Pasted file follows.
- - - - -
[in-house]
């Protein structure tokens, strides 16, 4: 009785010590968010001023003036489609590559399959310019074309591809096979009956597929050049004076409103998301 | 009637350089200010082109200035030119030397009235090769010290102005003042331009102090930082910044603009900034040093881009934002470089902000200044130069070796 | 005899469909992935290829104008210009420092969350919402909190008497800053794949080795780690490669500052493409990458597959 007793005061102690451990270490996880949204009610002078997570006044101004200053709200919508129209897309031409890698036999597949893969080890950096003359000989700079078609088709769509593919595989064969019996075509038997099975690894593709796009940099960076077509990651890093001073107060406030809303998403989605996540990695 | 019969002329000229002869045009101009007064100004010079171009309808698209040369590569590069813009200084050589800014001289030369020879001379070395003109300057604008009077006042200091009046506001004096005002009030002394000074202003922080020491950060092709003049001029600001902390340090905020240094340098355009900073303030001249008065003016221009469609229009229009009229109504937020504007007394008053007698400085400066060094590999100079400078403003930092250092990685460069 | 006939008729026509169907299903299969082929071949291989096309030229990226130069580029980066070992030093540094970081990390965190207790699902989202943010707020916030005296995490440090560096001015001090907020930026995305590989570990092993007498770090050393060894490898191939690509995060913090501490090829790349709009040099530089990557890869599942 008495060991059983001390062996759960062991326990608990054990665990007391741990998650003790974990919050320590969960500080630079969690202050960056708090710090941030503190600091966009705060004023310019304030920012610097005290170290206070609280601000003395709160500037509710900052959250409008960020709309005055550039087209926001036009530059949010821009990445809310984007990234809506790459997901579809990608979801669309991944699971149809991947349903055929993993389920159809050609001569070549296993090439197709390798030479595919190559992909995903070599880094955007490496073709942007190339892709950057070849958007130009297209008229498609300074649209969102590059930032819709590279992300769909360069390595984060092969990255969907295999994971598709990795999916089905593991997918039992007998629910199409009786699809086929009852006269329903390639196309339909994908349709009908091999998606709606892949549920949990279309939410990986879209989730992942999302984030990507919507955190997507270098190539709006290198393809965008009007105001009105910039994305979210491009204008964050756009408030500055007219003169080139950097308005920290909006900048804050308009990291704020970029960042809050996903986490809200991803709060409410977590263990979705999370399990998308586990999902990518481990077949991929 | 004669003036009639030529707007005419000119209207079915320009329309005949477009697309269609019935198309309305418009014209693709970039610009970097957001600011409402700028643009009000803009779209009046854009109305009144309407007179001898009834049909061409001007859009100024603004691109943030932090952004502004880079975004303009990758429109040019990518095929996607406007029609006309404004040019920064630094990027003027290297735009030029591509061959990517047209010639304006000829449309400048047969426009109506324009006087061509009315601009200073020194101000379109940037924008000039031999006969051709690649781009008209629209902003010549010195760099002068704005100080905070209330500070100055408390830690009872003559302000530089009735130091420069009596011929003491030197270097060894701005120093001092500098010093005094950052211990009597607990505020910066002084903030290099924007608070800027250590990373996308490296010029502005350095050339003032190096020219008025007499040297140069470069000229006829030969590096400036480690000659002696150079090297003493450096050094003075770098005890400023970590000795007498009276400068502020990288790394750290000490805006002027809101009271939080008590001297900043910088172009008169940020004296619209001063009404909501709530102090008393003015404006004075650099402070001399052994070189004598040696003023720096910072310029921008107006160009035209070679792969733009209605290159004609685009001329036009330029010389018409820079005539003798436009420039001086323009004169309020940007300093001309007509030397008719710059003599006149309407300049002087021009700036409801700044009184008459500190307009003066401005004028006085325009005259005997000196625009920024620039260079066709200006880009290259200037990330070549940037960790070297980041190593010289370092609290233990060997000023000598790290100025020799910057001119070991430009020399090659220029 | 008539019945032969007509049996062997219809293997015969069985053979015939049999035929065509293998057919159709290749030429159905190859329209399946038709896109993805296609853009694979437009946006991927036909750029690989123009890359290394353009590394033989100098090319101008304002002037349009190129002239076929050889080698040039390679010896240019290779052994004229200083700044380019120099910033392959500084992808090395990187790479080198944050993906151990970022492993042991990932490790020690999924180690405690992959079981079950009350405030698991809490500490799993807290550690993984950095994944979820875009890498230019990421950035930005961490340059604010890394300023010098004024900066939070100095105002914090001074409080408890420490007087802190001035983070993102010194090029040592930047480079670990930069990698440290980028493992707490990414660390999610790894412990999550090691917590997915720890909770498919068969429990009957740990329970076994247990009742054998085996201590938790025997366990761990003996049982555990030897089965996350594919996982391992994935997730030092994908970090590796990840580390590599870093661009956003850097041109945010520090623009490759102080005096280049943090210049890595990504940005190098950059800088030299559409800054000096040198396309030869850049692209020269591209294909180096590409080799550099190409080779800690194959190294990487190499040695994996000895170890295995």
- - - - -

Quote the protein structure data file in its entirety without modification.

[in-house]
């Protein structure tokens, strides 16, 4: 009785010590968010001023003036489609590559399959310019074309591809096979009956597929050049004076409103998301 | 009637350089200010082109200035030119030397009235090769010290102005003042331009102090930082910044603009900034040093881009934002470089902000200044130069070796 | 005899469909992935290829104008210009420092969350919402909190008497800053794949080795780690490669500052493409990458597959 007793005061102690451990270490996880949204009610002078997570006044101004200053709200919508129209897309031409890698036999597949893969080890950096003359000989700079078609088709769509593919595989064969019996075509038997099975690894593709796009940099960076077509990651890093001073107060406030809303998403989605996540990695 | 019969002329000229002869045009101009007064100004010079171009309808698209040369590569590069813009200084050589800014001289030369020879001379070395003109300057604008009077006042200091009046506001004096005002009030002394000074202003922080020491950060092709003049001029600001902390340090905020240094340098355009900073303030001249008065003016221009469609229009229009009229109504937020504007007394008053007698400085400066060094590999100079400078403003930092250092990685460069 | 006939008729026509169907299903299969082929071949291989096309030229990226130069580029980066070992030093540094970081990390965190207790699902989202943010707020916030005296995490440090560096001015001090907020930026995305590989570990092993007498770090050393060894490898191939690509995060913090501490090829790349709009040099530089990557890869599942 008495060991059983001390062996759960062991326990608990054990665990007391741990998650003790974990919050320590969960500080630079969690202050960056708090710090941030503190600091966009705060004023310019304030920012610097005290170290206070609280601000003395709160500037509710900052959250409008960020709309005055550039087209926001036009530059949010821009990445809310984007990234809506790459997901579809990608979801669309991944699971149809991947349903055929993993389920159809050609001569070549296993090439197709390798030479595919190559992909995903070599880094955007490496073709942007190339892709950057070849958007130009297209008229498609300074649209969102590059930032819709590279992300769909360069390595984060092969990255969907295999994971598709990795999916089905593991997918039992007998629910199409009786699809086929009852006269329903390639196309339909994908349709009908091999998606709606892949549920949990279309939410990986879209989730992942999302984030990507919507955190997507270098190539709006290198393809965008009007105001009105910039994305979210491009204008964050756009408030500055007219003169080139950097308005920290909006900048804050308009990291704020970029960042809050996903986490809200991803709060409410977590263990979705999370399990998308586990999902990518481990077949991929 | 004669003036009639030529707007005419000119209207079915320009329309005949477009697309269609019935198309309305418009014209693709970039610009970097957001600011409402700028643009009000803009779209009046854009109305009144309407007179001898009834049909061409001007859009100024603004691109943030932090952004502004880079975004303009990758429109040019990518095929996607406007029609006309404004040019920064630094990027003027290297735009030029591509061959990517047209010639304006000829449309400048047969426009109506324009006087061509009315601009200073020194101000379109940037924008000039031999006969051709690649781009008209629209902003010549010195760099002068704005100080905070209330500070100055408390830690009872003559302000530089009735130091420069009596011929003491030197270097060894701005120093001092500098010093005094950052211990009597607990505020910066002084903030290099924007608070800027250590990373996308490296010029502005350095050339003032190096020219008025007499040297140069470069000229006829030969590096400036480690000659002696150079090297003493450096050094003075770098005890400023970590000795007498009276400068502020990288790394750290000490805006002027809101009271939080008590001297900043910088172009008169940020004296619209001063009404909501709530102090008393003015404006004075650099402070001399052994070189004598040696003023720096910072310029921008107006160009035209070679792969733009209605290159004609685009001329036009330029010389018409820079005539003798436009420039001086323009004169309020940007300093001309007509030397008719710059003599006149309407300049002087021009700036409801700044009184008459500190307009003066401005004028006085325009005259005997000196625009920024620039260079066709200006880009290259200037990330070549940037960790070297980041190593010289370092609290233990060997000023000598790290100025020799910057001119070991430009020399090659220029 | 008539019945032969007509049996062997219809293997015969069985053979015939049999035929065509293998057919159709290749030429159905190859329209399946038709896109993805296609853009694979437009946006991927036909750029690989123009890359290394353009590394033989100098090319101008304002002037349009190129002239076929050889080698040039390679010896240019290779052994004229200083700044380019120099910033392959500084992808090395990187790479080198944050993906151990970022492993042991990932490790020690999924180690405690992959079981079950009350405030698991809490500490799993807290550690993984950095994944979820875009890498230019990421950035930005961490340059604010890394300023010098004024900066939070100095105002914090001074409080408890420490007087802190001035983070993102010194090029040592930047480079670990930069990698440290980028493992707490990414660390999610790894412990999550090691917590997915720890909770498919068969429990009957740990329970076994247990009742054998085996201590938790025997366990761990003996049982555990030897089965996350594919996982391992994935997730030092994908970090590796990840580390590599870093661009956003850097041109945010520090623009490759102080005096280049943090210049890595990504940005190098950059800088030299559409800054000096040198396309030869850049692209020269591209294909180096590409080799550099190409080779800690194959190294990487190499040695994996000895170890295995």